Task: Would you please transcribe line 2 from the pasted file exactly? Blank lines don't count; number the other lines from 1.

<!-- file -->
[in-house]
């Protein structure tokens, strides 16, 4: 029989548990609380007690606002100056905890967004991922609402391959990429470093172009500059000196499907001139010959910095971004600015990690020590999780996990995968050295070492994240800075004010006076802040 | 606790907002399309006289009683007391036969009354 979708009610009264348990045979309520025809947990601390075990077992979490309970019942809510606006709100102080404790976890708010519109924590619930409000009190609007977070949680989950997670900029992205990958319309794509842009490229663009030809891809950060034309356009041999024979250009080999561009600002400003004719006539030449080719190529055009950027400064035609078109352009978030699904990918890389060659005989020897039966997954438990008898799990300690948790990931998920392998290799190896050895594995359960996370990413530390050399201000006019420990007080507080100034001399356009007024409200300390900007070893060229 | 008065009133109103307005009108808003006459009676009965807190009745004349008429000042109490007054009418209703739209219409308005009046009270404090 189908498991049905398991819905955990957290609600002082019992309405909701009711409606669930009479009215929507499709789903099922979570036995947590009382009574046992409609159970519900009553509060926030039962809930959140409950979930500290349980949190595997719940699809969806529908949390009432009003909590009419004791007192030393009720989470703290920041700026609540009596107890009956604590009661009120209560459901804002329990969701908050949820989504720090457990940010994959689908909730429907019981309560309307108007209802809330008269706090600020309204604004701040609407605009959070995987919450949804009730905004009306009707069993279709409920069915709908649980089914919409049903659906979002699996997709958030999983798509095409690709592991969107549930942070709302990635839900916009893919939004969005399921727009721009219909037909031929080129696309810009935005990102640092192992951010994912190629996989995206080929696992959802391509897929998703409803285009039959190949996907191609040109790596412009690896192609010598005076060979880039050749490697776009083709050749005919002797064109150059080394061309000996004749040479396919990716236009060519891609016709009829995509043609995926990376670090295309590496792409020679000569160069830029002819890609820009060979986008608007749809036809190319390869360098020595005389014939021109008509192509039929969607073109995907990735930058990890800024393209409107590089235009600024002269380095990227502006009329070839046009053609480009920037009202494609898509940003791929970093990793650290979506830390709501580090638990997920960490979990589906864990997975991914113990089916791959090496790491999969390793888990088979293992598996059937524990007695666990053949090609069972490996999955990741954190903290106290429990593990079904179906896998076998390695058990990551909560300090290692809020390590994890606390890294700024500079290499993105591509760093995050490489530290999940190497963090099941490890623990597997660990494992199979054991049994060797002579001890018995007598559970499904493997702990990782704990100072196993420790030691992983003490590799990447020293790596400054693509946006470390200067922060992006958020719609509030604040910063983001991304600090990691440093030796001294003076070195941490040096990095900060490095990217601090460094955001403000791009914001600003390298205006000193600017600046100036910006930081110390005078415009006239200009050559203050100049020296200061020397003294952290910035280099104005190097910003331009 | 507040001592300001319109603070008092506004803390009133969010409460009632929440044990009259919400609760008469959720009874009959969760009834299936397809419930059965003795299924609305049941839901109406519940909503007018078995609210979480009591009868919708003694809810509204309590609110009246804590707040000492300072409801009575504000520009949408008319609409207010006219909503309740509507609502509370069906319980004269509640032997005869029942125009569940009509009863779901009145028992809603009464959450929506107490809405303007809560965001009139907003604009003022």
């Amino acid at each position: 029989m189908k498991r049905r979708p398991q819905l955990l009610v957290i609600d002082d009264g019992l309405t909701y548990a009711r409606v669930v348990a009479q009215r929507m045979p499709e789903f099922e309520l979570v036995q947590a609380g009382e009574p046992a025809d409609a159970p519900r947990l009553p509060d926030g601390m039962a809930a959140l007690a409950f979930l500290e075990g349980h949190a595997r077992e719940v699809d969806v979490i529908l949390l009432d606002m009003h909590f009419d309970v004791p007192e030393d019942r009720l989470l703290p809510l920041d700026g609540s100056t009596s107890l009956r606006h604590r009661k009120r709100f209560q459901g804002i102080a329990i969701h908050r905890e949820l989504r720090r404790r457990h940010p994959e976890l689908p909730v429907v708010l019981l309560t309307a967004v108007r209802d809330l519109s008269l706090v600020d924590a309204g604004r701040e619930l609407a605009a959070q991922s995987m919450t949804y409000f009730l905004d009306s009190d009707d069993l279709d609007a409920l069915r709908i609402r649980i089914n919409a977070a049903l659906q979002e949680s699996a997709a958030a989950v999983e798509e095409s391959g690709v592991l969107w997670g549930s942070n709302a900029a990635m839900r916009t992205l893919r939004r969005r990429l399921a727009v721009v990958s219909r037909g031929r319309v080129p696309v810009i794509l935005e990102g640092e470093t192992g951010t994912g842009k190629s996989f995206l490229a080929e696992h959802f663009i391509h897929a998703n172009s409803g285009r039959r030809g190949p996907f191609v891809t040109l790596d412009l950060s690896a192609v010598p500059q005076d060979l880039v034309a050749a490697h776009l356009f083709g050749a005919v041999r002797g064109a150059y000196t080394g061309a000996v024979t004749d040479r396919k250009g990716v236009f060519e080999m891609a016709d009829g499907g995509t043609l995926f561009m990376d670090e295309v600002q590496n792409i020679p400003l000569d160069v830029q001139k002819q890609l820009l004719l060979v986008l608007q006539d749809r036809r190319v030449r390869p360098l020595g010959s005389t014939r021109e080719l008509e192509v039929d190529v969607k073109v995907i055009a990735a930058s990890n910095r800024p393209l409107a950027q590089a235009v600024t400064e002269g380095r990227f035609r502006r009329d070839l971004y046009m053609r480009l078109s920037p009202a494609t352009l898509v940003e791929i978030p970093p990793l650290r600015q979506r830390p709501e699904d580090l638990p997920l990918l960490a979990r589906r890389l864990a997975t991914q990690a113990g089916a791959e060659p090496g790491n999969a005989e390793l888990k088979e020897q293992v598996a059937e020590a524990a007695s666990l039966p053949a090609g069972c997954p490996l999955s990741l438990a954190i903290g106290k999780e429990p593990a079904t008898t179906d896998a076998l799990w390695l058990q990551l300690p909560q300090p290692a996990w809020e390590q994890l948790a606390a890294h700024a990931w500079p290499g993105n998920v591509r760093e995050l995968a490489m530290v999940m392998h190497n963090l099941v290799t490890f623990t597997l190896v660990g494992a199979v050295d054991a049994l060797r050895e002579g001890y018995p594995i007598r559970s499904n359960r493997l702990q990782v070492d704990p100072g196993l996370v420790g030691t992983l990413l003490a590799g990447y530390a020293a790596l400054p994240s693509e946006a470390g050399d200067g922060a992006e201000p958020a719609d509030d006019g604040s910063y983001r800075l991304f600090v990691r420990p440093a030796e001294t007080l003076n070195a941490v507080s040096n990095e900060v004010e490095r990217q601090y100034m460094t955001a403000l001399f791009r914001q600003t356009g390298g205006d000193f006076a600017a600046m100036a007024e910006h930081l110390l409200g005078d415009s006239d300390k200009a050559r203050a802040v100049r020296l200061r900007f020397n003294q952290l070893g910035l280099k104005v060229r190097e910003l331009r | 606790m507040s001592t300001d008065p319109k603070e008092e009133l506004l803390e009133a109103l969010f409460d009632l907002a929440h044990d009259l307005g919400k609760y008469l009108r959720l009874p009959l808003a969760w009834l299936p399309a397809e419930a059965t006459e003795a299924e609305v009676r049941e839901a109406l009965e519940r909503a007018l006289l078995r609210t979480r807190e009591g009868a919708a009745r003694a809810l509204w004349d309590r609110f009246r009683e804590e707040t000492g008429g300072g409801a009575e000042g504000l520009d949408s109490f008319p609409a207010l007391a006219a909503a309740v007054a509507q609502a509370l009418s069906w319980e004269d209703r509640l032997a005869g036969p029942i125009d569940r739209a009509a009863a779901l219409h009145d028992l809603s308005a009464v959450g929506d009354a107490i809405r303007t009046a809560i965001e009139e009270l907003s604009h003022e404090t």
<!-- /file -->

């Protein structure tokens, strides 16, 4: 029989548990609380007690606002100056905890967004991922609402391959990429470093172009500059000196499907001139010959910095971004600015990690020590999780996990995968050295070492994240800075004010006076802040 | 606790907002399309006289009683007391036969009354 979708009610009264348990045979309520025809947990601390075990077992979490309970019942809510606006709100102080404790976890708010519109924590619930409000009190609007977070949680989950997670900029992205990958319309794509842009490229663009030809891809950060034309356009041999024979250009080999561009600002400003004719006539030449080719190529055009950027400064035609078109352009978030699904990918890389060659005989020897039966997954438990008898799990300690948790990931998920392998290799190896050895594995359960996370990413530390050399201000006019420990007080507080100034001399356009007024409200300390900007070893060229 | 008065009133109103307005009108808003006459009676009965807190009745004349008429000042109490007054009418209703739209219409308005009046009270404090 189908498991049905398991819905955990957290609600002082019992309405909701009711409606669930009479009215929507499709789903099922979570036995947590009382009574046992409609159970519900009553509060926030039962809930959140409950979930500290349980949190595997719940699809969806529908949390009432009003909590009419004791007192030393009720989470703290920041700026609540009596107890009956604590009661009120209560459901804002329990969701908050949820989504720090457990940010994959689908909730429907019981309560309307108007209802809330008269706090600020309204604004701040609407605009959070995987919450949804009730905004009306009707069993279709409920069915709908649980089914919409049903659906979002699996997709958030999983798509095409690709592991969107549930942070709302990635839900916009893919939004969005399921727009721009219909037909031929080129696309810009935005990102640092192992951010994912190629996989995206080929696992959802391509897929998703409803285009039959190949996907191609040109790596412009690896192609010598005076060979880039050749490697776009083709050749005919002797064109150059080394061309000996004749040479396919990716236009060519891609016709009829995509043609995926990376670090295309590496792409020679000569160069830029002819890609820009060979986008608007749809036809190319390869360098020595005389014939021109008509192509039929969607073109995907990735930058990890800024393209409107590089235009600024002269380095990227502006009329070839046009053609480009920037009202494609898509940003791929970093990793650290979506830390709501580090638990997920960490979990589906864990997975991914113990089916791959090496790491999969390793888990088979293992598996059937524990007695666990053949090609069972490996999955990741954190903290106290429990593990079904179906896998076998390695058990990551909560300090290692809020390590994890606390890294700024500079290499993105591509760093995050490489530290999940190497963090099941490890623990597997660990494992199979054991049994060797002579001890018995007598559970499904493997702990990782704990100072196993420790030691992983003490590799990447020293790596400054693509946006470390200067922060992006958020719609509030604040910063983001991304600090990691440093030796001294003076070195941490040096990095900060490095990217601090460094955001403000791009914001600003390298205006000193600017600046100036910006930081110390005078415009006239200009050559203050100049020296200061020397003294952290910035280099104005190097910003331009 | 507040001592300001319109603070008092506004803390009133969010409460009632929440044990009259919400609760008469959720009874009959969760009834299936397809419930059965003795299924609305049941839901109406519940909503007018078995609210979480009591009868919708003694809810509204309590609110009246804590707040000492300072409801009575504000520009949408008319609409207010006219909503309740509507609502509370069906319980004269509640032997005869029942125009569940009509009863779901009145028992809603009464959450929506107490809405303007809560965001009139907003604009003022």